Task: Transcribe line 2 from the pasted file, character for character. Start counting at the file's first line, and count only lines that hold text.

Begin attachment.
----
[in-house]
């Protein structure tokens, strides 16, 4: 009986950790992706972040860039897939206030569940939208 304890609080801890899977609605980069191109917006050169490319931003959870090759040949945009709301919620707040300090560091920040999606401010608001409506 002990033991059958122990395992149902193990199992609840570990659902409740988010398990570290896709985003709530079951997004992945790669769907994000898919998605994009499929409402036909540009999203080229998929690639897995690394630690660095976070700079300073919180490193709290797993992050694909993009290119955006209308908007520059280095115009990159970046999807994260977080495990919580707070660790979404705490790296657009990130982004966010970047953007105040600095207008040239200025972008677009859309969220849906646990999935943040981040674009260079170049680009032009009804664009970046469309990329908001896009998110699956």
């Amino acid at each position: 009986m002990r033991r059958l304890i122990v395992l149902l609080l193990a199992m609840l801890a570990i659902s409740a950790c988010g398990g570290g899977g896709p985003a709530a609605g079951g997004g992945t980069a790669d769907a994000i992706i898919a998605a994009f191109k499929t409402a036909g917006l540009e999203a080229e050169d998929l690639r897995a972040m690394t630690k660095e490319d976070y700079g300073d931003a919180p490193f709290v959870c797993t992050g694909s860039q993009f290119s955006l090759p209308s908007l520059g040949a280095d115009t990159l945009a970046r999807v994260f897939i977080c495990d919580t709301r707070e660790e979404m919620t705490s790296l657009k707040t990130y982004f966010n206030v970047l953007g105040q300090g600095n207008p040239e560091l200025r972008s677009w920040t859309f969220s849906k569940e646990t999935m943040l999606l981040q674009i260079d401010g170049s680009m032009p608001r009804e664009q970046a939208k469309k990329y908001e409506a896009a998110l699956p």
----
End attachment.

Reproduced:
């Protein structure tokens, strides 16, 4: 009986950790992706972040860039897939206030569940939208 304890609080801890899977609605980069191109917006050169490319931003959870090759040949945009709301919620707040300090560091920040999606401010608001409506 002990033991059958122990395992149902193990199992609840570990659902409740988010398990570290896709985003709530079951997004992945790669769907994000898919998605994009499929409402036909540009999203080229998929690639897995690394630690660095976070700079300073919180490193709290797993992050694909993009290119955006209308908007520059280095115009990159970046999807994260977080495990919580707070660790979404705490790296657009990130982004966010970047953007105040600095207008040239200025972008677009859309969220849906646990999935943040981040674009260079170049680009032009009804664009970046469309990329908001896009998110699956």